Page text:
Nature and Landscape

If you look at the landscapes that unite in the Geo-Nature Park, it is easy to imagine that we are not dealing with a uniform climate here: the differences in altitude and therefore in temperature are too great. Starting from the Rhine Plain in the west over the domed Bergstrasse facing the sun, the crystalline Odenwald, the red sandstone Odenwald to the Bauland in the very east of the area, the differences in landscape and vegetation result from the interaction of geography, climate and geology.

The Rhine Rift and Bergstrasse are among the warmest and climatically mildest areas in all of Germany. The Rhine Valley is famous for its asparagus cultivation. Until the middle of the last century, there was an important tobacco growing area here. Here we also find the largest floodplain forest relics on the Upper Rhine: Hesse’s largest nature reserve “Kühkopf-Knoblochsaue”.

The narrow landscape of the Bergstrasse , extending in a north-south direction, is characterized as the lower warm slope zone of the western edge of the Odenwald. The warm air current from the Rhine plain and the sunny slope zones on the western edge of the Odenwald contribute to the fact that almonds, cherries, apricots, forsythia and magnolias usually blossom two weeks earlier than is usual in our latitudes. And that wine can be cultivated here was already known to the Romans, who practiced viticulture along the “Strata Montana”, the mountain road. Emperor Joseph II said of the Bergstrasse: “This is where Germany begins to become Italy!”

The Anterior or Crystalline Odenwald is the tectonically uplifted and exposed basement of the Odenwald in the altitude range from 200 to 605 m above sea level. NN. The highest elevation is the Neunkircher Höhe at 605 m above sea level. A prominent landmark on the western edge is the Melibokus at 517 m above sea level. NN. The landscape is characterized by a very finely branched network of watercourses with numerous spring creeks and flowing waters as well as strongly interlocked small structures consisting of hedges, field copses, succession areas, numerous orchard meadows, hollow paths and rough grasslands. Larger forest areas (oaks, beeches and deciduous hardwoods) alternate with open land areas (farmland in the north, grassland in the south). A special feature are the boulder debris overlays on steep slopes, the “rock seas” with typical boulder debris forests.

In the adjoining Hinterer or Buntsandstein-Odenwald, the mixed forest dominates. It is located at altitudes between 150 and 550 m and is structured by large-scale, north-south oriented valley structures. With a height of 626 m, it is also home to the highest elevation of the entire Geo-Nature Park area, the Katzenbuckel: a former Maar volcano that was exposed by erosion processes. The area south of the Neckar is called the “Little Odenwald”. The distinct landscape boundaries are marked by the different bedrock, which continues to striking climate differences. In contrast to the Vorderer Odenwald, where mixed forest dominates, forest areas with a high proportion of coniferous wood are found in the Hinterer Odenwald. The non-forested areas are mostly used as grassland.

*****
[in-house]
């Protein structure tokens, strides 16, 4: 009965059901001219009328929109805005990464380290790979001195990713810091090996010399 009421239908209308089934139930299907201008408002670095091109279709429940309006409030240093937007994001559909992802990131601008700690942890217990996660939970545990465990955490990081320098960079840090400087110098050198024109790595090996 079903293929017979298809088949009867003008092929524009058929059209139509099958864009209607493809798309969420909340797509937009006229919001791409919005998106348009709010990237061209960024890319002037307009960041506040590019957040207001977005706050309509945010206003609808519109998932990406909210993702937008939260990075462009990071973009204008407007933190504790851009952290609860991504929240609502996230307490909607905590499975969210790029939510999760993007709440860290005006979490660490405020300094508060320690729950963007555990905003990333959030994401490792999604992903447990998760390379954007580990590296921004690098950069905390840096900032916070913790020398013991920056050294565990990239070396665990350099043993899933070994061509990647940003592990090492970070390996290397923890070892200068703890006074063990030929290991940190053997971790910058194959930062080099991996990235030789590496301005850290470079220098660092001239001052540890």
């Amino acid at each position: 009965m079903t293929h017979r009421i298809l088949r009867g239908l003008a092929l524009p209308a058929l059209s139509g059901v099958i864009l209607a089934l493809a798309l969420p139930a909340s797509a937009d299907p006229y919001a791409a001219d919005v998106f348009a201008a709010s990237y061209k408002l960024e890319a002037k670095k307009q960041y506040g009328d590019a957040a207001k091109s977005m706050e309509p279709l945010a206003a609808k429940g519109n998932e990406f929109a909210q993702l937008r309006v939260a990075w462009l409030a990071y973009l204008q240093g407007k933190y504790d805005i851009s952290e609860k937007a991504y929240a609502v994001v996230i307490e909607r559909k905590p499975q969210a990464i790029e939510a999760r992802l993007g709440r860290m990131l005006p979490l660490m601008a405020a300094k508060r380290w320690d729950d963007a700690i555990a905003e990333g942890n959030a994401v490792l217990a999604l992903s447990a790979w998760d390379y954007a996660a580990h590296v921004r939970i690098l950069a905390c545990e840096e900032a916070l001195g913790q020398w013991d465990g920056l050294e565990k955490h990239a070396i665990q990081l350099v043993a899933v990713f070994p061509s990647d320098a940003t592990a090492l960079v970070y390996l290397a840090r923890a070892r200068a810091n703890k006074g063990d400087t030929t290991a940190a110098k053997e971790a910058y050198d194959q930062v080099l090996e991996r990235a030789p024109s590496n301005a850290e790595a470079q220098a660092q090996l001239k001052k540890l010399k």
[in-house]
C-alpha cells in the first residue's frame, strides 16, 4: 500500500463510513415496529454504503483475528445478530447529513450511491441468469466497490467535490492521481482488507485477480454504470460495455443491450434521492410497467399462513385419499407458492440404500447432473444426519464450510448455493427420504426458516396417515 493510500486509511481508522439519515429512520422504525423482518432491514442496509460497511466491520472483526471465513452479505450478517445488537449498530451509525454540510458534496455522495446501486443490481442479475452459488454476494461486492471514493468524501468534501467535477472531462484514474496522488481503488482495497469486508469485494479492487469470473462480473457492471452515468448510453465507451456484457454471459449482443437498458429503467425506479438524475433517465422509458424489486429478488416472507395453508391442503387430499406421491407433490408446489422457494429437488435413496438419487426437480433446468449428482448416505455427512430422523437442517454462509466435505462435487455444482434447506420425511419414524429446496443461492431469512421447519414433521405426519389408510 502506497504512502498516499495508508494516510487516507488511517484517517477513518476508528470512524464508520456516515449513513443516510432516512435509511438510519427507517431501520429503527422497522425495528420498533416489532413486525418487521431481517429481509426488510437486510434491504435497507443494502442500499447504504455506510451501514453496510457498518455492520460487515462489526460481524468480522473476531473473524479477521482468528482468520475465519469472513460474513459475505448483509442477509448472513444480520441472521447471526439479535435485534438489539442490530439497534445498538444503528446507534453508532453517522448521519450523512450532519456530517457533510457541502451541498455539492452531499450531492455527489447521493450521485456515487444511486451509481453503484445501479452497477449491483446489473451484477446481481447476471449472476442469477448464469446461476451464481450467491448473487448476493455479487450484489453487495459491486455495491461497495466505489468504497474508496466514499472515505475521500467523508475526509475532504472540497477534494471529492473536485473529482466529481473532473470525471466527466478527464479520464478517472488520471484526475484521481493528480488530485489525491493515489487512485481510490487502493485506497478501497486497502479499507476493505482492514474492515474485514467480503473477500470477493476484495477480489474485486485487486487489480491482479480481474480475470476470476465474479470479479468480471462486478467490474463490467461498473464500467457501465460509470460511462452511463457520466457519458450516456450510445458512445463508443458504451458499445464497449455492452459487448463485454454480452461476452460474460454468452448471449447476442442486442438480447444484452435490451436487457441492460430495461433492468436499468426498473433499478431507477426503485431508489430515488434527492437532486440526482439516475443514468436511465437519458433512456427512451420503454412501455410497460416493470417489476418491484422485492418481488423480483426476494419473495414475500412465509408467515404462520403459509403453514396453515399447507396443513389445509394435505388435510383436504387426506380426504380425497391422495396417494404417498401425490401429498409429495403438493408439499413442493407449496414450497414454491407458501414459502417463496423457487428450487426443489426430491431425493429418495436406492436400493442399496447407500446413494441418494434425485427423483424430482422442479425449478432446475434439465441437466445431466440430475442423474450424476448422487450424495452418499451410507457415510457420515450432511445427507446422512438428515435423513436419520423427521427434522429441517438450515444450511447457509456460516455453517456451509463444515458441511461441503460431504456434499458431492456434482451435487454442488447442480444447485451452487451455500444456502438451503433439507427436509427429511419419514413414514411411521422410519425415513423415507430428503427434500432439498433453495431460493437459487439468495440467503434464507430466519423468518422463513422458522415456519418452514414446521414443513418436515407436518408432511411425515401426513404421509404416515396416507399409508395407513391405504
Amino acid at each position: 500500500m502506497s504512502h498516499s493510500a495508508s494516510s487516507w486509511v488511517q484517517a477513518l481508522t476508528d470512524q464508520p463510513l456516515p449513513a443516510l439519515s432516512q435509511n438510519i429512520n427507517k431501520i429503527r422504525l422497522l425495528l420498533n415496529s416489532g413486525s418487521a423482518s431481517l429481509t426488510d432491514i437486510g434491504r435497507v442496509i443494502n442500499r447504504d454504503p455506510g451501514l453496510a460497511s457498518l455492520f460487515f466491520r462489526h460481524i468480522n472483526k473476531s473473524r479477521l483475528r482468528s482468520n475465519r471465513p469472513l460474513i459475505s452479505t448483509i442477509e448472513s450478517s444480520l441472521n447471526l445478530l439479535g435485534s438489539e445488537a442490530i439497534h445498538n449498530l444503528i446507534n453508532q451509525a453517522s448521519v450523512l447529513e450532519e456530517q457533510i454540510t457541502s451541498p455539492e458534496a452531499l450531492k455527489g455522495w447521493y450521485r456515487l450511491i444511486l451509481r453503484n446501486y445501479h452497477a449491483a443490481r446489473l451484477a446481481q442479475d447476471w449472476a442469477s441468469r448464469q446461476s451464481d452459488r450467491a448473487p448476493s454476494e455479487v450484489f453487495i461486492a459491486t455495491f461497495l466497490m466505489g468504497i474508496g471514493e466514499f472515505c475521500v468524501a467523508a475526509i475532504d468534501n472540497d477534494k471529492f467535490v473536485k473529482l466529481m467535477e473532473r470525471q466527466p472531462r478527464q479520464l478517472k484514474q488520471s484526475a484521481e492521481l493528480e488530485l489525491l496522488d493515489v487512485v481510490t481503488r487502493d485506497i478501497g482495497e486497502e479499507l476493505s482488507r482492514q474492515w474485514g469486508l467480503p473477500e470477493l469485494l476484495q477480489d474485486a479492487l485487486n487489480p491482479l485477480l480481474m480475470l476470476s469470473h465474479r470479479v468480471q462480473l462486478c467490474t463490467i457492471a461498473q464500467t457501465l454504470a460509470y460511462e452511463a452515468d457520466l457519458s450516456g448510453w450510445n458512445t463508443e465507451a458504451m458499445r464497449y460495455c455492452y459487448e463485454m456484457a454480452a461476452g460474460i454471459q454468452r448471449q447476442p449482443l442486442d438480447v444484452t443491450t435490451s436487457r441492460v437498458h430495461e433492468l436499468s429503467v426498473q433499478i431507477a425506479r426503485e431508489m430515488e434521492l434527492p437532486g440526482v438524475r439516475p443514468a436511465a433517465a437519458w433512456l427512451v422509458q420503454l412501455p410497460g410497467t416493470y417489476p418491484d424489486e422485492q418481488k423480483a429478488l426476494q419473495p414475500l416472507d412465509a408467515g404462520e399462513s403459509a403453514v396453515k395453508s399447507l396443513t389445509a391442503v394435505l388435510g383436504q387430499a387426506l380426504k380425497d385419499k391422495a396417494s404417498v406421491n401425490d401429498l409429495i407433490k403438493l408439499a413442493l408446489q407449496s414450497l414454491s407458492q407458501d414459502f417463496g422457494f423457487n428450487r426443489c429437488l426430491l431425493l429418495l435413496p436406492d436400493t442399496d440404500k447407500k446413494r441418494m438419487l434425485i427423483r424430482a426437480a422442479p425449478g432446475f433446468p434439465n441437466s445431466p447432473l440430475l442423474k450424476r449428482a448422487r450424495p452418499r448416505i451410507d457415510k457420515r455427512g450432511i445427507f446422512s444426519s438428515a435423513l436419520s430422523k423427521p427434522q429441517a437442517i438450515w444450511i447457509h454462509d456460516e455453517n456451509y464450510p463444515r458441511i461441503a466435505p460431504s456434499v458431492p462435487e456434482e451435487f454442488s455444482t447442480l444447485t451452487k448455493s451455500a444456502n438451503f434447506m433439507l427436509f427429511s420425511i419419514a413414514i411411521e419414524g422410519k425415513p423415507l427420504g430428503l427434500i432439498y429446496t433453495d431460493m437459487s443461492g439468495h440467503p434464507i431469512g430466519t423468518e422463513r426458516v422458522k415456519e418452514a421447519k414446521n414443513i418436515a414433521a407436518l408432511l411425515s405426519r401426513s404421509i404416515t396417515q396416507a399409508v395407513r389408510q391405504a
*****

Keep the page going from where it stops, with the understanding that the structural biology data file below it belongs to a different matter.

The adjoining building land to the east is characterized by open land and reaches heights of 150 m above sea level. NN in the area of the Neckar up to 400 m above sea level. NN on the ridge. It is bordered by the Neckar Valley to the west and the Odenwald Forest to the north. The bedrock consists of shell limestone, which is covered in places with Lettenkeuper and in hollows with loess loam. The landscape alternates between highly decomposed areas and plateaus, along which runs the watershed of the Main and Neckar rivers. Typical are karst phenomena, such as the doline field near Hettingen, karst springs like the Morrequelle or cave systems like the Eberstadter Tropfsteinhöhle near Buchen.In addition to the wide open areas, there are isolated large-scale forest islands. Arable farming is the dominant form of land use in the landscape. Intensive grassland farming and fruit growing takes place in the valley meadows and lowlands. In the stream valleys we find valuable wet meadows. On the water-poor uplands and on the sunny slopes, juniper heath, semi-arid grasslands and calcareous grasslands are landscape-defining elements.

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